Search

link to homepage

Institute for Advanced Simulations (IAS)

Navigation and service


Proton transport by large-scale molecular simulation

Proton transport plays a key role in cell metabolism, such as the formation of adenosine triphosphate (ATP), the main energy source in biology. The cell membrane surface is a major pathway for proton transport. A long-standing experimentally observed puzzle is how to reconcile fast interfacial proton migration with strong binding to the membrane surface. In close collaboration with Prof. Peter Pohl's experimental group at University of Linz, both energetics and dynamics of an excess proton H+ were investigated by large-scale ab initio molecular dynamics simulations using a minimalistic model (water/hydrophobic interface). With about 1800 atoms in total, this system was one of the largest investigated in biophysics entirely by quantum mechanics (Fig. 1).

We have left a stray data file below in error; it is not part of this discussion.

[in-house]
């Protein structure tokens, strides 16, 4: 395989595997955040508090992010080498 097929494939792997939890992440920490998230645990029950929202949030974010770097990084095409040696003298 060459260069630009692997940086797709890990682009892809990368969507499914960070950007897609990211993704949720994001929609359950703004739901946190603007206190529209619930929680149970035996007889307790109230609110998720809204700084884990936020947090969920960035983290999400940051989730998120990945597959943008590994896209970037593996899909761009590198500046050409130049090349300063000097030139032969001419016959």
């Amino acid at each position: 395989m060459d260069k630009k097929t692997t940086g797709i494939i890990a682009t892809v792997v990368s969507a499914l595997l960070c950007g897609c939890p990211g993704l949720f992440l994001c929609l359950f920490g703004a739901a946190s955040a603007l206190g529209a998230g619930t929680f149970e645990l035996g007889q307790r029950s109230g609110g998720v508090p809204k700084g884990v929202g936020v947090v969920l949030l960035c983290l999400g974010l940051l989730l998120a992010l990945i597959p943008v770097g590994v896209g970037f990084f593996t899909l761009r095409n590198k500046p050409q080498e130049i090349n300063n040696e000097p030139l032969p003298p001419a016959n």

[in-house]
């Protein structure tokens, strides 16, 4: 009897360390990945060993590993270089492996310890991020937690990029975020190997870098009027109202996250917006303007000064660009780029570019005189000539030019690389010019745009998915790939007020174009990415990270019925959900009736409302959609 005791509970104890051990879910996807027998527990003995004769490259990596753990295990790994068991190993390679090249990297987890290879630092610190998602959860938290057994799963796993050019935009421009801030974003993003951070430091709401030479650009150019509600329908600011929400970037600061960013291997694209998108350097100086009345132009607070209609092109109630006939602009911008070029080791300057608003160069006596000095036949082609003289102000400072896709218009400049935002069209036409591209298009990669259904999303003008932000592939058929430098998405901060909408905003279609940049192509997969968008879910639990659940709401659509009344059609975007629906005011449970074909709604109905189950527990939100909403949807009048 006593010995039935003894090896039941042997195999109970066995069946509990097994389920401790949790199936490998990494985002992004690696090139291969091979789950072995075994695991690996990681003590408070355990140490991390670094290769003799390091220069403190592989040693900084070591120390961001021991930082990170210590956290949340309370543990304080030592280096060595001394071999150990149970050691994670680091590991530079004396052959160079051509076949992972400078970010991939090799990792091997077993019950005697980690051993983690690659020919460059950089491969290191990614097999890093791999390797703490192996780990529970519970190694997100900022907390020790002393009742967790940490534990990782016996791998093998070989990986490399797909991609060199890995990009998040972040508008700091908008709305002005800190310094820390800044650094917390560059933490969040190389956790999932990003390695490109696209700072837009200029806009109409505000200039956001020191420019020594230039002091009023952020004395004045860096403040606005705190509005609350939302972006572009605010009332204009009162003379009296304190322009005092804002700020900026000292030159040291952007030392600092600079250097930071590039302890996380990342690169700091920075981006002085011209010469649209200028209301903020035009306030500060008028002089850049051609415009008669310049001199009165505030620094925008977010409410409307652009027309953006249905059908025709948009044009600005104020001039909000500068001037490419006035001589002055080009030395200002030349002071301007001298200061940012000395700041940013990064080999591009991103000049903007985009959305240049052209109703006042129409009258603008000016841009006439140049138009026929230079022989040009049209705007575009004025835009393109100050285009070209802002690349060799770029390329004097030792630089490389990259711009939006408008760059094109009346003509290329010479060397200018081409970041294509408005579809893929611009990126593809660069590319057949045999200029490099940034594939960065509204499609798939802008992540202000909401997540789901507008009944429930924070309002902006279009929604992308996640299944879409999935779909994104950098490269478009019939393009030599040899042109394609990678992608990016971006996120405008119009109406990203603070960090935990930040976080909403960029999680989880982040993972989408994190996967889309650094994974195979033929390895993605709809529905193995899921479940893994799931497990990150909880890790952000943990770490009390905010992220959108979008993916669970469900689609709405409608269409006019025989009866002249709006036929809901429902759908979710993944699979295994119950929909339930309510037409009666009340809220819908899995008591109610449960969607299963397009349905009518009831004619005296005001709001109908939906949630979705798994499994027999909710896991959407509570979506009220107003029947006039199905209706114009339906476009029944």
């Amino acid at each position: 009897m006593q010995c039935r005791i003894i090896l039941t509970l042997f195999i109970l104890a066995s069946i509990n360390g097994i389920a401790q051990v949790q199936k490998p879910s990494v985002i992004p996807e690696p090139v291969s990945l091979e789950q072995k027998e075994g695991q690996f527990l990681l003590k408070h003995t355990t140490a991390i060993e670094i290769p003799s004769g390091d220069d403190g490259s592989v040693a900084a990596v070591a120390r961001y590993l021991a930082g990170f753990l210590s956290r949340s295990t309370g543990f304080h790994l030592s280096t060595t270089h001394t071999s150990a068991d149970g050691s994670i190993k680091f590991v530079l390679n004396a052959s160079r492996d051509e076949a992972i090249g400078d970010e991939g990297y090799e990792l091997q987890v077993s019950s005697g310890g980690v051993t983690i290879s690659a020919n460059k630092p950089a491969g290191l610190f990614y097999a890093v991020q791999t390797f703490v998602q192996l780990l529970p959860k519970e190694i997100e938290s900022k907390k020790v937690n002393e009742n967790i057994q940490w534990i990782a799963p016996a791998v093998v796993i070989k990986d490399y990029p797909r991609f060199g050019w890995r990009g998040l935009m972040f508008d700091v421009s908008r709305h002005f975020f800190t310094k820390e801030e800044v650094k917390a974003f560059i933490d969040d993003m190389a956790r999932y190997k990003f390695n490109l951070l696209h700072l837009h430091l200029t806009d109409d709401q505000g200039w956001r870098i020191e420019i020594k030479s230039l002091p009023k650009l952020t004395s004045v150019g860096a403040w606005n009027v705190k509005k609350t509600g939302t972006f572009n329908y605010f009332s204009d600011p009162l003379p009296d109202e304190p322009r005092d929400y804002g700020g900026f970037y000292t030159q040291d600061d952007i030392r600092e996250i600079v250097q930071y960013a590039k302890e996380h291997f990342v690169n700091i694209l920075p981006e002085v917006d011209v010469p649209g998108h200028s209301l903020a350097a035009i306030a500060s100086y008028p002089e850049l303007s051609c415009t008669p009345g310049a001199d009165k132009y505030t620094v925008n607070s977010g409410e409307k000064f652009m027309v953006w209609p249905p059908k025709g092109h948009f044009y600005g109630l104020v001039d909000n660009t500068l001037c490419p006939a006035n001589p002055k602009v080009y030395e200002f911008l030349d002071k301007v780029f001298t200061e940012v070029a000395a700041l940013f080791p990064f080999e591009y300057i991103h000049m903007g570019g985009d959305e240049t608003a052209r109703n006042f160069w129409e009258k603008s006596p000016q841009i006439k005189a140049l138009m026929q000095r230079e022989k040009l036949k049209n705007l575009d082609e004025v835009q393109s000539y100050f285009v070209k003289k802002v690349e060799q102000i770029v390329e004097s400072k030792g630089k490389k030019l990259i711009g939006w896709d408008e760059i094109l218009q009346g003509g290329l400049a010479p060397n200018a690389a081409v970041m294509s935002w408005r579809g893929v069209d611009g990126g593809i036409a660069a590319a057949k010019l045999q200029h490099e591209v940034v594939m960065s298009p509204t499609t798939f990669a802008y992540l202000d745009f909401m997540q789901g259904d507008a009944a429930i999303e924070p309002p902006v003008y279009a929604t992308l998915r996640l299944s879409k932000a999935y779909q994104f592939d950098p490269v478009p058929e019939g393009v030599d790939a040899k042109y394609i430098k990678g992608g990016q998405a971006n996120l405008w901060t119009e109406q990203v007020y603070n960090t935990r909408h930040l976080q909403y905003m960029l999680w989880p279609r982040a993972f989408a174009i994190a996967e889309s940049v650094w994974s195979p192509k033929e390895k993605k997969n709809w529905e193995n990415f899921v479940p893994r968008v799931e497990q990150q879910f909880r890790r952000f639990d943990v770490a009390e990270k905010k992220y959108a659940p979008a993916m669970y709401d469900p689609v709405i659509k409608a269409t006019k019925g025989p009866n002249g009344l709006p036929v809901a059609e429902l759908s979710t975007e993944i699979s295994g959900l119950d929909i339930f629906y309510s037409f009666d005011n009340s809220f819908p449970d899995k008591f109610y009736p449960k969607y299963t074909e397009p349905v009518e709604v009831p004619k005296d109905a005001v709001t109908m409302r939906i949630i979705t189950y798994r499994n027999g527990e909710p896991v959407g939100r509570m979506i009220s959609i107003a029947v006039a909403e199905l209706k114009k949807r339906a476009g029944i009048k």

ProtonFigure 1. A combined experimental and computational study elucidates the molecular mechainism for fast and long-range proton migration at hydrophobic (membrane) interface

It was demonstrated for the first time that the protons can diffuse fast along the second layer of the interfacial water molecules while experiencing sufficient attractive forces to prevent release to bulk water. These findings provide a new perspective on the efficient motion of protons on cell membranes, one of the key questions for understanding bioenergetic processes.

To verify if this mechanism can work also over water/cellular membranes interface, we are investigating proton transfer in four prototype models that includes two kinds of lipids DOPC and DPhPC.

ChannelFigure 2. A combined experimental and computational study elucidates the molecular mechainism for fast and long-range proton migration at hydrophobic (membrane) interface

Using a similar approach, we investigated the strikingly efficient proton conduction in the gramicidin A (gA) ion channel, whose measured rate is up to 2×109 H+ s−1. The simulated system comprises almost 2,000 atoms (Fig. 2).


Servicemeu

Homepage